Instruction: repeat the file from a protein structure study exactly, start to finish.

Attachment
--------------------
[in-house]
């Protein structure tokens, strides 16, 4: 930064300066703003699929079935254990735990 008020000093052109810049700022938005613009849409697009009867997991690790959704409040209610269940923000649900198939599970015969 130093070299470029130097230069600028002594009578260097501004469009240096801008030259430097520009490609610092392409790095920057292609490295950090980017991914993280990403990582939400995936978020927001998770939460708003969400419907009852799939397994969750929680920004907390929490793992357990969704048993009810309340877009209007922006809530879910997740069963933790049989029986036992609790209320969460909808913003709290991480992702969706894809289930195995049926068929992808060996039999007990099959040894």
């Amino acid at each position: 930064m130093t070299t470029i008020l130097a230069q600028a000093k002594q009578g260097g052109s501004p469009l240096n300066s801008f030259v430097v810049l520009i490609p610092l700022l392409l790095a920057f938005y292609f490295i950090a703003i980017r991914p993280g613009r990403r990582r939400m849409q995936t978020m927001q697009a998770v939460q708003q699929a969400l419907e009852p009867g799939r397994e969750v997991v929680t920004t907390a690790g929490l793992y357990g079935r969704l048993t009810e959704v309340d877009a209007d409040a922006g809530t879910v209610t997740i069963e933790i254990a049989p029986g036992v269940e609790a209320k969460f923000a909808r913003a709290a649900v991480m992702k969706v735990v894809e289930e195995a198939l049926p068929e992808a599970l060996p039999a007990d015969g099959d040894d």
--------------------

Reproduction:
[in-house]
């Protein structure tokens, strides 16, 4: 930064300066703003699929079935254990735990 008020000093052109810049700022938005613009849409697009009867997991690790959704409040209610269940923000649900198939599970015969 130093070299470029130097230069600028002594009578260097501004469009240096801008030259430097520009490609610092392409790095920057292609490295950090980017991914993280990403990582939400995936978020927001998770939460708003969400419907009852799939397994969750929680920004907390929490793992357990969704048993009810309340877009209007922006809530879910997740069963933790049989029986036992609790209320969460909808913003709290991480992702969706894809289930195995049926068929992808060996039999007990099959040894």
């Amino acid at each position: 930064m130093t070299t470029i008020l130097a230069q600028a000093k002594q009578g260097g052109s501004p469009l240096n300066s801008f030259v430097v810049l520009i490609p610092l700022l392409l790095a920057f938005y292609f490295i950090a703003i980017r991914p993280g613009r990403r990582r939400m849409q995936t978020m927001q697009a998770v939460q708003q699929a969400l419907e009852p009867g799939r397994e969750v997991v929680t920004t907390a690790g929490l793992y357990g079935r969704l048993t009810e959704v309340d877009a209007d409040a922006g809530t879910v209610t997740i069963e933790i254990a049989p029986g036992v269940e609790a209320k969460f923000a909808r913003a709290a649900v991480m992702k969706v735990v894809e289930e195995a198939l049926p068929e992808a599970l060996p039999a007990d015969g099959d040894d």